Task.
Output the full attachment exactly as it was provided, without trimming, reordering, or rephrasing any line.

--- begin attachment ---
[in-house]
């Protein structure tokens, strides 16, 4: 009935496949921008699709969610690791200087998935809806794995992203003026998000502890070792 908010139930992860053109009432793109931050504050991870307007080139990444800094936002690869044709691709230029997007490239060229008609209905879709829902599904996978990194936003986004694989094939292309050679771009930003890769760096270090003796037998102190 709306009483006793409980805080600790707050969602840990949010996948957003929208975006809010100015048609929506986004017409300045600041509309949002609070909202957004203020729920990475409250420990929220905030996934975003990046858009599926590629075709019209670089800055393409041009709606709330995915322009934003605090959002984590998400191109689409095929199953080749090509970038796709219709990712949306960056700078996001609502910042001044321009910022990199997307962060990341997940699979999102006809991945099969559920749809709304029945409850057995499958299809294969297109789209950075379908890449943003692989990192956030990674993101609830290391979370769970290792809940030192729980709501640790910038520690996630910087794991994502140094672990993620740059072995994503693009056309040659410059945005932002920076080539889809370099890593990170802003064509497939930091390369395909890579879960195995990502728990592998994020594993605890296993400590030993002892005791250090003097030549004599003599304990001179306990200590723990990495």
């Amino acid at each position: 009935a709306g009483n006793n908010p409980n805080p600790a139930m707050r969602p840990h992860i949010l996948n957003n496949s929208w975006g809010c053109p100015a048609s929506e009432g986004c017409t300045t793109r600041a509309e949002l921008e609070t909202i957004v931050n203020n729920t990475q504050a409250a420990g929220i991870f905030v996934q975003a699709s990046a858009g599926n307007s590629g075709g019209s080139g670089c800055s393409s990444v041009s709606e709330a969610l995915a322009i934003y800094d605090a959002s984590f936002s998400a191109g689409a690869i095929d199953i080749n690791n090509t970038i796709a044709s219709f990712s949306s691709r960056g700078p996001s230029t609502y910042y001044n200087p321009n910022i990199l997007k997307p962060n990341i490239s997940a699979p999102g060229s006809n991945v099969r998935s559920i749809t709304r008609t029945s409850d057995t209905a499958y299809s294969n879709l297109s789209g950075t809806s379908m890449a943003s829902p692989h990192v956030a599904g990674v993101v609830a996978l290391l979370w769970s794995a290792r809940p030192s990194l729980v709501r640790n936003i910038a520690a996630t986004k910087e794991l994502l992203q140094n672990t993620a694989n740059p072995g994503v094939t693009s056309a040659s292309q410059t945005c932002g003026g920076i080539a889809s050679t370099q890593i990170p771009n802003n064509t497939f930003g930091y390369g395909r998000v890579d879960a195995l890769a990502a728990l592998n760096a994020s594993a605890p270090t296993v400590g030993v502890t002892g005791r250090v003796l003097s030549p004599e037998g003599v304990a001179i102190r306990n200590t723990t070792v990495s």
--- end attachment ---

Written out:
[in-house]
């Protein structure tokens, strides 16, 4: 009935496949921008699709969610690791200087998935809806794995992203003026998000502890070792 908010139930992860053109009432793109931050504050991870307007080139990444800094936002690869044709691709230029997007490239060229008609209905879709829902599904996978990194936003986004694989094939292309050679771009930003890769760096270090003796037998102190 709306009483006793409980805080600790707050969602840990949010996948957003929208975006809010100015048609929506986004017409300045600041509309949002609070909202957004203020729920990475409250420990929220905030996934975003990046858009599926590629075709019209670089800055393409041009709606709330995915322009934003605090959002984590998400191109689409095929199953080749090509970038796709219709990712949306960056700078996001609502910042001044321009910022990199997307962060990341997940699979999102006809991945099969559920749809709304029945409850057995499958299809294969297109789209950075379908890449943003692989990192956030990674993101609830290391979370769970290792809940030192729980709501640790910038520690996630910087794991994502140094672990993620740059072995994503693009056309040659410059945005932002920076080539889809370099890593990170802003064509497939930091390369395909890579879960195995990502728990592998994020594993605890296993400590030993002892005791250090003097030549004599003599304990001179306990200590723990990495």
């Amino acid at each position: 009935a709306g009483n006793n908010p409980n805080p600790a139930m707050r969602p840990h992860i949010l996948n957003n496949s929208w975006g809010c053109p100015a048609s929506e009432g986004c017409t300045t793109r600041a509309e949002l921008e609070t909202i957004v931050n203020n729920t990475q504050a409250a420990g929220i991870f905030v996934q975003a699709s990046a858009g599926n307007s590629g075709g019209s080139g670089c800055s393409s990444v041009s709606e709330a969610l995915a322009i934003y800094d605090a959002s984590f936002s998400a191109g689409a690869i095929d199953i080749n690791n090509t970038i796709a044709s219709f990712s949306s691709r960056g700078p996001s230029t609502y910042y001044n200087p321009n910022i990199l997007k997307p962060n990341i490239s997940a699979p999102g060229s006809n991945v099969r998935s559920i749809t709304r008609t029945s409850d057995t209905a499958y299809s294969n879709l297109s789209g950075t809806s379908m890449a943003s829902p692989h990192v956030a599904g990674v993101v609830a996978l290391l979370w769970s794995a290792r809940p030192s990194l729980v709501r640790n936003i910038a520690a996630t986004k910087e794991l994502l992203q140094n672990t993620a694989n740059p072995g994503v094939t693009s056309a040659s292309q410059t945005c932002g003026g920076i080539a889809s050679t370099q890593i990170p771009n802003n064509t497939f930003g930091y390369g395909r998000v890579d879960a195995l890769a990502a728990l592998n760096a994020s594993a605890p270090t296993v400590g030993v502890t002892g005791r250090v003796l003097s030549p004599e037998g003599v304990a001179i102190r306990n200590t723990t070792v990495s």